What makes Israel’s use of the holocaust particularly obscene is the role of Yad Vashem. It openly welcomes through its doors people like Viktor Orbán, who last July faced an unprecedented picket by holocaust survivors and others, when he visited the museum. Orbán, fresh from his campaign against Soros, praised as an “exceptional statesman” Miklós Horthy, under whom nearly half a million Jews were deported to Auschwitz.
Following him last September was Rodrigo Duterte, the Philippine president, who has compared himself to Hitler. And Brazilian president Jair Bolsonaro paid a visit in April to Yad Vashem. He described the Nazis as “leftists”, whilst ‘forgiving’ them for the holocaust. In 1976, South Africa’s prime minister, John Vorster, who was interned during the war for his support for the Nazis, visited Yad Vashem. This prompted professor Israel Shahak, a child survivor of the Warsaw ghetto and Belsen, to speak of the behaviour of such politicians at Yad Vashem as “vile and truly beneath contempt”.
Daniel Blatman, a holocaust researcher at the Hebrew University described Yad Vashem as a “hard-working laundromat, striving to bleach out the sins of every anti-Semitic, fascist, racist or simply murderously thuggish leader or politician like Hungary’s Viktor Orbán, the Philippines’ Rodrigo Duterte and Italy’s Matteo Salvini.”20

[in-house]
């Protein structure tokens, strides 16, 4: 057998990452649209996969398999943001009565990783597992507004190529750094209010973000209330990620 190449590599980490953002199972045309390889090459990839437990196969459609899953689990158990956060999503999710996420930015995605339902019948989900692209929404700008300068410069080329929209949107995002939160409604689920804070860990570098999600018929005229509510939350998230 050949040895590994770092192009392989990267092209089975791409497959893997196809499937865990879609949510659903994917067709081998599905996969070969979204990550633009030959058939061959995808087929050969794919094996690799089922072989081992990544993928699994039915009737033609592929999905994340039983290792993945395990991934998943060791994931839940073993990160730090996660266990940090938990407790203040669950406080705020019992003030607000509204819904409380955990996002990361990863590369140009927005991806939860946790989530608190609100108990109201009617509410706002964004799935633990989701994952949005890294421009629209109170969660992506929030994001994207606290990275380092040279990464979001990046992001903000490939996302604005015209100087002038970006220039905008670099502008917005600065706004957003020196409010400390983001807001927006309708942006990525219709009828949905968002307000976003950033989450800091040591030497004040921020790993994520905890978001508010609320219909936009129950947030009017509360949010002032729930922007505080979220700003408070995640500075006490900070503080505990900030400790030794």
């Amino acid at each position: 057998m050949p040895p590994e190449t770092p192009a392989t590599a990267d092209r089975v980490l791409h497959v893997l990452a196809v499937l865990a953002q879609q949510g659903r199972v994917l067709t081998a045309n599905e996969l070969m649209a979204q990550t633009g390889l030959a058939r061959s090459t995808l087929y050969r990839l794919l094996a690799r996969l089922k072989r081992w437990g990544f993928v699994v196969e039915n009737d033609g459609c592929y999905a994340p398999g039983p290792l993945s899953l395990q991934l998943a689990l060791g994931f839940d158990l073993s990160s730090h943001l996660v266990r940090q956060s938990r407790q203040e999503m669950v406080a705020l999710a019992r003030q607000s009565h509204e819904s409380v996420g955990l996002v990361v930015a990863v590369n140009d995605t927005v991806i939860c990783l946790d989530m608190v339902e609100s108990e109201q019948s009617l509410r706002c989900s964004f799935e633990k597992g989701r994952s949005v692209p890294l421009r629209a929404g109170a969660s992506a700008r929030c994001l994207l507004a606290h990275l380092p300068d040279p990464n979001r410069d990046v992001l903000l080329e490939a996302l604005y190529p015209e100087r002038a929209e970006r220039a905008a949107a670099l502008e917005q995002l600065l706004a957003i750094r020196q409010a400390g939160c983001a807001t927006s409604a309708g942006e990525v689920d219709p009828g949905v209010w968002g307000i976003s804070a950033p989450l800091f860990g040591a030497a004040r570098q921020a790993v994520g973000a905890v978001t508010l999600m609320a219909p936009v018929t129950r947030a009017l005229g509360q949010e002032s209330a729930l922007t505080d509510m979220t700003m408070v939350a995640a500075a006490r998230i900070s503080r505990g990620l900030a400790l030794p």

Matti Friedman in the New York Times described the reaction of staff at Yad Vashem to the long list of far-right visitors. One staff member told him:
There is distress here, and even anger, because many of us see a collision between what we believe are the lessons of the holocaust and what we see as our job, and between the way Yad Vashem is being abused for political purposes.21
Of course, this should be taken with a pinch of salt, given its record.
Friedman described an incident last June, when Austrian chancellor Sebastian Kurz was told that the names of Austria’s lost Jewish communities, which were on a wall he was passing, had recently seen anti-Jewish incidents involving members of the Austrian Freedom Party, whose first two leaders were former SS officers. Kurz’s government is in coalition with the Freedom Party.